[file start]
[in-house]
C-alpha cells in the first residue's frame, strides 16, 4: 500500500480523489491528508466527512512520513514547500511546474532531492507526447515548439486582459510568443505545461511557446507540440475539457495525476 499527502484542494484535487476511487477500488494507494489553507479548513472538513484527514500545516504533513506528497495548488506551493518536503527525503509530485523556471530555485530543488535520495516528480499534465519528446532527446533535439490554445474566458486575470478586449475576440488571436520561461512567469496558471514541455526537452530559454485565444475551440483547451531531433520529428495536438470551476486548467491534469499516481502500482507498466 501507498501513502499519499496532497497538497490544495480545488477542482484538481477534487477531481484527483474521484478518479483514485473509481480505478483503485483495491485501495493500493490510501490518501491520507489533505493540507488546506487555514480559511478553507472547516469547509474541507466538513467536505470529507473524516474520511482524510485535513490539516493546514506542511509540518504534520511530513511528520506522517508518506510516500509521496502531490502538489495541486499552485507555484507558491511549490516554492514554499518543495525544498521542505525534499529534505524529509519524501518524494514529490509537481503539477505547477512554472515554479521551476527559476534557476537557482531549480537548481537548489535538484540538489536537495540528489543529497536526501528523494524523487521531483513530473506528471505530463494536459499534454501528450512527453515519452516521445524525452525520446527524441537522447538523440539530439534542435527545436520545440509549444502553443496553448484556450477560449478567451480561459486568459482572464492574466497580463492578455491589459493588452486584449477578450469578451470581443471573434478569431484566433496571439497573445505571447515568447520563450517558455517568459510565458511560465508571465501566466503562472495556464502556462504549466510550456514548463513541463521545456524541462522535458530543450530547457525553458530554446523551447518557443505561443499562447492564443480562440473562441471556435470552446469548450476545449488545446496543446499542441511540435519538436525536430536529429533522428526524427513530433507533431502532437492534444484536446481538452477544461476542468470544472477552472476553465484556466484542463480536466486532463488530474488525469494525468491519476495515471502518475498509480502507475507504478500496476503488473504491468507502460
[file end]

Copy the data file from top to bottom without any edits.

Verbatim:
[in-house]
C-alpha cells in the first residue's frame, strides 16, 4: 500500500480523489491528508466527512512520513514547500511546474532531492507526447515548439486582459510568443505545461511557446507540440475539457495525476 499527502484542494484535487476511487477500488494507494489553507479548513472538513484527514500545516504533513506528497495548488506551493518536503527525503509530485523556471530555485530543488535520495516528480499534465519528446532527446533535439490554445474566458486575470478586449475576440488571436520561461512567469496558471514541455526537452530559454485565444475551440483547451531531433520529428495536438470551476486548467491534469499516481502500482507498466 501507498501513502499519499496532497497538497490544495480545488477542482484538481477534487477531481484527483474521484478518479483514485473509481480505478483503485483495491485501495493500493490510501490518501491520507489533505493540507488546506487555514480559511478553507472547516469547509474541507466538513467536505470529507473524516474520511482524510485535513490539516493546514506542511509540518504534520511530513511528520506522517508518506510516500509521496502531490502538489495541486499552485507555484507558491511549490516554492514554499518543495525544498521542505525534499529534505524529509519524501518524494514529490509537481503539477505547477512554472515554479521551476527559476534557476537557482531549480537548481537548489535538484540538489536537495540528489543529497536526501528523494524523487521531483513530473506528471505530463494536459499534454501528450512527453515519452516521445524525452525520446527524441537522447538523440539530439534542435527545436520545440509549444502553443496553448484556450477560449478567451480561459486568459482572464492574466497580463492578455491589459493588452486584449477578450469578451470581443471573434478569431484566433496571439497573445505571447515568447520563450517558455517568459510565458511560465508571465501566466503562472495556464502556462504549466510550456514548463513541463521545456524541462522535458530543450530547457525553458530554446523551447518557443505561443499562447492564443480562440473562441471556435470552446469548450476545449488545446496543446499542441511540435519538436525536430536529429533522428526524427513530433507533431502532437492534444484536446481538452477544461476542468470544472477552472476553465484556466484542463480536466486532463488530474488525469494525468491519476495515471502518475498509480502507475507504478500496476503488473504491468507502460